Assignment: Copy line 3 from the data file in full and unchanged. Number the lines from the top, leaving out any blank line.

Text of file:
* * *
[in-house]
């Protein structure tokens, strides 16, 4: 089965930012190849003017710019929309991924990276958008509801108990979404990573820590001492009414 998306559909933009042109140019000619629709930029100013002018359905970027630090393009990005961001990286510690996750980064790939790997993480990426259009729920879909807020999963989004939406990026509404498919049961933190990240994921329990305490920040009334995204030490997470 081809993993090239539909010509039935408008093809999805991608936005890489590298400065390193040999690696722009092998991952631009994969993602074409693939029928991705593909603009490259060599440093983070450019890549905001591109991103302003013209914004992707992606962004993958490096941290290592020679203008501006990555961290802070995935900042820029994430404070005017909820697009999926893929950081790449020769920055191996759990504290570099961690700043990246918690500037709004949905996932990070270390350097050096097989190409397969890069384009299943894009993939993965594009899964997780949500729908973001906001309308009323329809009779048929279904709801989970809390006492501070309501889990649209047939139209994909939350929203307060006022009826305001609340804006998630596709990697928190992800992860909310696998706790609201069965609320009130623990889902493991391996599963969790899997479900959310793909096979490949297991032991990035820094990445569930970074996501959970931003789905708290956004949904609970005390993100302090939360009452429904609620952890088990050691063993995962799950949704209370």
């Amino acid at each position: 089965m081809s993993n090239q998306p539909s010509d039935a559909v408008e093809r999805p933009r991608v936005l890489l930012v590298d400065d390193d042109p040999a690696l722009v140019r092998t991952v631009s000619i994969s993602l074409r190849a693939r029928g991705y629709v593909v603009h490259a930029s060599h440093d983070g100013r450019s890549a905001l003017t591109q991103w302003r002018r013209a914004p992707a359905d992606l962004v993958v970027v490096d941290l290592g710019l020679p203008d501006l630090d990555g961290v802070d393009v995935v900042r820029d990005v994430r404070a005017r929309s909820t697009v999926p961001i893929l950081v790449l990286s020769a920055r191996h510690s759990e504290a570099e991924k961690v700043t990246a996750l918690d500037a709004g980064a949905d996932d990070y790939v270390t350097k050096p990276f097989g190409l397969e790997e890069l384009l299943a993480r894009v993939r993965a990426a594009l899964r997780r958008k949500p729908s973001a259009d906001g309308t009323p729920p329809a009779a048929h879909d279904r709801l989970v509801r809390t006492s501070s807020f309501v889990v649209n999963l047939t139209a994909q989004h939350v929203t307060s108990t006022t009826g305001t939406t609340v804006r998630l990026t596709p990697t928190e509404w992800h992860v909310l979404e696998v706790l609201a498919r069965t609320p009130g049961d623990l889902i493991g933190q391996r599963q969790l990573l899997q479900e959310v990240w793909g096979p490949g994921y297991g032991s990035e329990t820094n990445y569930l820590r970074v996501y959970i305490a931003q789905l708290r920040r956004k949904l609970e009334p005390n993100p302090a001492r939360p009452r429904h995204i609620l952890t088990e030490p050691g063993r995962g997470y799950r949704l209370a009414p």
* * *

């Amino acid at each position: 089965m081809s993993n090239q998306p539909s010509d039935a559909v408008e093809r999805p933009r991608v936005l890489l930012v590298d400065d390193d042109p040999a690696l722009v140019r092998t991952v631009s000619i994969s993602l074409r190849a693939r029928g991705y629709v593909v603009h490259a930029s060599h440093d983070g100013r450019s890549a905001l003017t591109q991103w302003r002018r013209a914004p992707a359905d992606l962004v993958v970027v490096d941290l290592g710019l020679p203008d501006l630090d990555g961290v802070d393009v995935v900042r820029d990005v994430r404070a005017r929309s909820t697009v999926p961001i893929l950081v790449l990286s020769a920055r191996h510690s759990e504290a570099e991924k961690v700043t990246a996750l918690d500037a709004g980064a949905d996932d990070y790939v270390t350097k050096p990276f097989g190409l397969e790997e890069l384009l299943a993480r894009v993939r993965a990426a594009l899964r997780r958008k949500p729908s973001a259009d906001g309308t009323p729920p329809a009779a048929h879909d279904r709801l989970v509801r809390t006492s501070s807020f309501v889990v649209n999963l047939t139209a994909q989004h939350v929203t307060s108990t006022t009826g305001t939406t609340v804006r998630l990026t596709p990697t928190e509404w992800h992860v909310l979404e696998v706790l609201a498919r069965t609320p009130g049961d623990l889902i493991g933190q391996r599963q969790l990573l899997q479900e959310v990240w793909g096979p490949g994921y297991g032991s990035e329990t820094n990445y569930l820590r970074v996501y959970i305490a931003q789905l708290r920040r956004k949904l609970e009334p005390n993100p302090a001492r939360p009452r429904h995204i609620l952890t088990e030490p050691g063993r995962g997470y799950r949704l209370a009414p």